REVIEW: The Fault in Our Stars

This image released by 20th Century Fox shows Ansel Elgort, from left, Nat Wolff, and Shailene Woodley appear in a scene from "The Fault In Our Stars." (AP Photo/20th Century Fox, James Bridges)

As fans of John Green’s best-selling, emotionally profound novel already know, “The Fault in Our Stars” isn’t just another cheesy sob story.

Green’s heartfelt young adult novel about two teens with cancer is much more than that, striking a chord that has resonated with readers of all ages who cherish how he touched equally on truths about living and dying while never manipulating or making his story maudlin.

The integrity of Green’s sad but life-affirming tale is preserved and protected in a beautiful film version from director Josh Boone, starring a perfectly cast Shailene Woodley and Ansel Elgort as the ill-fated couple.

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Make no doubt, this film will make you cry. But Boone keeps it all in control, righting the film whenever it seems ready to keel over into unabashed tear-jerker terrain. Screenwriters Scott Neustadter and Michael H. Weber, who wrote “(500) Days of Summer,” make an enormous assist by staying true to to the wittiness of the author’s characters and situations.

Green’s 2012 cancer tale succeeded where some others became shamelessly contrived weepers thanks to the distinctive voice of the narrator. Hazel Grace Lancaster (Woodley), the acerbic, well-read 16-year-old with thyroid cancer, is one of contemporary fiction’s most unforgettable characters. The book rested on her shoulders, even though it got a boost from the charming appearance of Augustus Waters (Elgort), the cute, one-legged former basketball player she meets and falls for in a humorously rendered cancer support group.

Appropriately, the screen version rests largely on the talents of Woodley, who stands out in every film she’s been in so far, from “The Descendants” to “Divergent.” Here, she’s fearless and flawless in a challenging role, and it would be ridiculous if this performance were overlooked come Oscar nomination time. Whether she’s lugging around her oxygen tank or expressing joy that she might be meeting her favorite author in Amsterdam, Woodley plays every roller-coaster mood swing exactly as it should be expressed.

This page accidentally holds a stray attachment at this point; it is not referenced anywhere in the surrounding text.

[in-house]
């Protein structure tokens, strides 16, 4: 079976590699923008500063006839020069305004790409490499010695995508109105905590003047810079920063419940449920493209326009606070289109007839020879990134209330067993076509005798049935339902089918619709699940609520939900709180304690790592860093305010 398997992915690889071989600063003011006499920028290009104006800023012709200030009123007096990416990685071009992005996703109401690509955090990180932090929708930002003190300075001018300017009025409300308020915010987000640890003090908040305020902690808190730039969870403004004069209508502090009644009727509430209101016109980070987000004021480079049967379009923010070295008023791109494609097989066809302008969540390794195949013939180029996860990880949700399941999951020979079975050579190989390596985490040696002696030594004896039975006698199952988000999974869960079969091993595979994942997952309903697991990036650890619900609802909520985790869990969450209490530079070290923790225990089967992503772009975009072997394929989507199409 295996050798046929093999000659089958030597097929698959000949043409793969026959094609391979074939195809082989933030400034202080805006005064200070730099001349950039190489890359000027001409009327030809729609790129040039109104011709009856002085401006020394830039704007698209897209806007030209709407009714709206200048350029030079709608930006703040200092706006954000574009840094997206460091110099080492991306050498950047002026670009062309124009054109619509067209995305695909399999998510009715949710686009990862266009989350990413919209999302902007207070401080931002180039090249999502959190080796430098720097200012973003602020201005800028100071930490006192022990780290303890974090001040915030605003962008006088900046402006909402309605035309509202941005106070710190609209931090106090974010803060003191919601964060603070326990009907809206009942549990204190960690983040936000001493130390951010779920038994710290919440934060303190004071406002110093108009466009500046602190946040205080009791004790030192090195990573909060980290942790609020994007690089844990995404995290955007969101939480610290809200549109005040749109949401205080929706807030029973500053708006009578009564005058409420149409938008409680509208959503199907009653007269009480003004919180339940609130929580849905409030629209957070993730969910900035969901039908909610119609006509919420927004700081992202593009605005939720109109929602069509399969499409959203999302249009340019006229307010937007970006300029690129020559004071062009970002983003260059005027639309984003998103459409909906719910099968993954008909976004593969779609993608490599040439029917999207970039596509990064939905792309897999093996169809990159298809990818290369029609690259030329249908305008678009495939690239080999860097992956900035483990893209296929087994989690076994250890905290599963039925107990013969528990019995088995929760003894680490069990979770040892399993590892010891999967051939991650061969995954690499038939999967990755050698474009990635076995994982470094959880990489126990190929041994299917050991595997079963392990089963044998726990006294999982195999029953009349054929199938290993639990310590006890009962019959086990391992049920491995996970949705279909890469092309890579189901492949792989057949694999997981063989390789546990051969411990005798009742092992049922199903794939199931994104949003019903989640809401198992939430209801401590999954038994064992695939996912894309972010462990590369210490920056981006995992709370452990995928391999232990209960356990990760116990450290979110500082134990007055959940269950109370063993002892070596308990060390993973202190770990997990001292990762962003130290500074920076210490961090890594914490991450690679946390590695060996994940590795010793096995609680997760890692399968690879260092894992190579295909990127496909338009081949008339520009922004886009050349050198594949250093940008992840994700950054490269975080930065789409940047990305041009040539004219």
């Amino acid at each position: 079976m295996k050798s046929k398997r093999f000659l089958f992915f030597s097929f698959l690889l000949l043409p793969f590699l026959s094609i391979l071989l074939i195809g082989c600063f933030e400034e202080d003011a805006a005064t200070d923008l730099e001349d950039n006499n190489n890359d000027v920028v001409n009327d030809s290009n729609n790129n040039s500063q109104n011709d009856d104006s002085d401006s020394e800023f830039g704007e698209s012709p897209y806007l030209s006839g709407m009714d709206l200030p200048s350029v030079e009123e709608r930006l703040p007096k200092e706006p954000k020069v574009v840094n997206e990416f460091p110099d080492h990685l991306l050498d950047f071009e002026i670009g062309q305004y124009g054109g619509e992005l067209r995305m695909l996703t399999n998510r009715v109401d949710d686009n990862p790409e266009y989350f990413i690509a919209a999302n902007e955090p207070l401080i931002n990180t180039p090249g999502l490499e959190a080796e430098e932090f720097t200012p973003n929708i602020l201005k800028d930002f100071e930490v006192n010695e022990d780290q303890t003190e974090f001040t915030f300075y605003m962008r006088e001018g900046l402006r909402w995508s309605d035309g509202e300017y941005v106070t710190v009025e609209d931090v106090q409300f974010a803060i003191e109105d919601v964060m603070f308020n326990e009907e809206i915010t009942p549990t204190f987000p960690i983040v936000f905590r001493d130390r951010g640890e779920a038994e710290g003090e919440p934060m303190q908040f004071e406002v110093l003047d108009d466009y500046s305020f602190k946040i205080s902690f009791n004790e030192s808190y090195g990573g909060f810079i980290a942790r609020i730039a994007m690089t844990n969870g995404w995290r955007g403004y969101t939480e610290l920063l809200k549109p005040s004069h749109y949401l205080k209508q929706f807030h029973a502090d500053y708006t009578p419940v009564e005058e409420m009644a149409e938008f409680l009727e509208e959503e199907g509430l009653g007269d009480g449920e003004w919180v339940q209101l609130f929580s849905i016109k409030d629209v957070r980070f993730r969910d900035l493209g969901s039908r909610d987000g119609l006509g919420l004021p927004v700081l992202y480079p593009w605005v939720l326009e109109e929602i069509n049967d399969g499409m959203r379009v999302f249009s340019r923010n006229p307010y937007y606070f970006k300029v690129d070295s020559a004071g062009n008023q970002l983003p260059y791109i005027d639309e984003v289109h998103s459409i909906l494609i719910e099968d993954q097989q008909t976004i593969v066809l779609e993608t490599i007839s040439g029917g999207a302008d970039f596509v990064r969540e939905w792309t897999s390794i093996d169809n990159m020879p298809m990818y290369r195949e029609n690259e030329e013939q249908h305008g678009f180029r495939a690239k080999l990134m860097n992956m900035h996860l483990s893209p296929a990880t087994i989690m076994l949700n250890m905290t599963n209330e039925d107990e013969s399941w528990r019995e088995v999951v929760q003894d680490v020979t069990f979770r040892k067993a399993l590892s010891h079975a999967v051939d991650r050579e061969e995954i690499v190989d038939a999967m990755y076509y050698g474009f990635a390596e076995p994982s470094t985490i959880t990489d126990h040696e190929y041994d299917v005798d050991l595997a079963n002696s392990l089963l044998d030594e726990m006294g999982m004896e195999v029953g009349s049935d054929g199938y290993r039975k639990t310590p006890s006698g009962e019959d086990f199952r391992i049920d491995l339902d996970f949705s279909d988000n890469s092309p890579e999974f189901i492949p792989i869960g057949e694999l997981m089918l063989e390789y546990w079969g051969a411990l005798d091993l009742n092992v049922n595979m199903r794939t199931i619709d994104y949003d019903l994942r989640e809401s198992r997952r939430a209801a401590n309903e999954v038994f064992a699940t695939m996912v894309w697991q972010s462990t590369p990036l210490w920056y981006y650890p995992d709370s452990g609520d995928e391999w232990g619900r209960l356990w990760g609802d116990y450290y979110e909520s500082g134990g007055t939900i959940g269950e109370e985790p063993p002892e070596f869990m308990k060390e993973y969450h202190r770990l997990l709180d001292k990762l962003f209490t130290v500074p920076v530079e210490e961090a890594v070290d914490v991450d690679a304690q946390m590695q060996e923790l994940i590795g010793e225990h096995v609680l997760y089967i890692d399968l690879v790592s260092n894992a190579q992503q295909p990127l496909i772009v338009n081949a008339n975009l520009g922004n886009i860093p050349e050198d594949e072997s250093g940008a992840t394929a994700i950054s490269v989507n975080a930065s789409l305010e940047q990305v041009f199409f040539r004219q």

On page and screen, Hazel is a brittle but highly likable character. She also is fully aware that she is dying and has been throwing up emotional barriers to keep loved ones at a safe distance, including her well-intentioned parents (played honestly by Laura Dern and Sam Trammell). In one heartbreaking scene, her tough exterior breaks down when she expresses to the sweet-souled Augustus (played with meltable warmth and compassion by “Divergent’s” Elgort) that she’s an “emotional grenade.”

Augustus wants to be at Hazel’s side, even when she explodes. Hazel initially doesn’t want to get involved, but she can’t help falling for the puppylike Augustus, who wants to be loved by everyone. Once the two swap favorite books — his based on a video game, hers a meaty tome called “An Imperial Affliction” written by reclusive writer Peter Van Houten — the bond grows stronger as they try to communicate with the author (Willem Dafoe in a scaldingly bitter performance) about his open-ended novel. At the same time, more health issues arise, and the two unite to help Augustus’ friend Isaac (“Palo Alto’s” Nat Wolff) — whose cancer has claimed one eye and is about to rob him of the other -- get over a bad relationship.

It all sounds painfully sad, and there’s no denying the material demands it be so. But “The Fault in Our Stars” is also wise and sometimes funny, delicately reminding us to live and love honestly and fully, while we all still have that gift.

‘The Fault in our stars’

* * * ˝

Rating: PG-13 (for thematic elements, some sexuality and brief strong language)

Cast: Shailene Woodley, Ansel Elgort, Laura Dern, Nat Wolff, Willem Dafoe, Sam Trammell

Director: Josh Boone

Running time: 2 hours, 5 minutes